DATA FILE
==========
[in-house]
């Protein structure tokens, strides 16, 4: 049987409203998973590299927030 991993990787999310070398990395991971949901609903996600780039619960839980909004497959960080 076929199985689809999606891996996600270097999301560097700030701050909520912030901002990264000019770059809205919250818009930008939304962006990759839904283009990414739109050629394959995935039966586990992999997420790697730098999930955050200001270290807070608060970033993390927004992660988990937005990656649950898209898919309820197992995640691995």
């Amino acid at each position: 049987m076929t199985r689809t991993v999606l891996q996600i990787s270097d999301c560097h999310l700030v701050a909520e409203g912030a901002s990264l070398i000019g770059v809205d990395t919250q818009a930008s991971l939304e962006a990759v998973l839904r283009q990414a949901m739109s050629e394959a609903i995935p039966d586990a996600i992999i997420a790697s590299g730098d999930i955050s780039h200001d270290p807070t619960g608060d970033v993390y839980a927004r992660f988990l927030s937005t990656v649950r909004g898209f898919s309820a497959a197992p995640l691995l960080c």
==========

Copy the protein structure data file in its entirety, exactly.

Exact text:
[in-house]
């Protein structure tokens, strides 16, 4: 049987409203998973590299927030 991993990787999310070398990395991971949901609903996600780039619960839980909004497959960080 076929199985689809999606891996996600270097999301560097700030701050909520912030901002990264000019770059809205919250818009930008939304962006990759839904283009990414739109050629394959995935039966586990992999997420790697730098999930955050200001270290807070608060970033993390927004992660988990937005990656649950898209898919309820197992995640691995």
């Amino acid at each position: 049987m076929t199985r689809t991993v999606l891996q996600i990787s270097d999301c560097h999310l700030v701050a909520e409203g912030a901002s990264l070398i000019g770059v809205d990395t919250q818009a930008s991971l939304e962006a990759v998973l839904r283009q990414a949901m739109s050629e394959a609903i995935p039966d586990a996600i992999i997420a790697s590299g730098d999930i955050s780039h200001d270290p807070t619960g608060d970033v993390y839980a927004r992660f988990l927030s937005t990656v649950r909004g898209f898919s309820a497959a197992p995640l691995l960080c």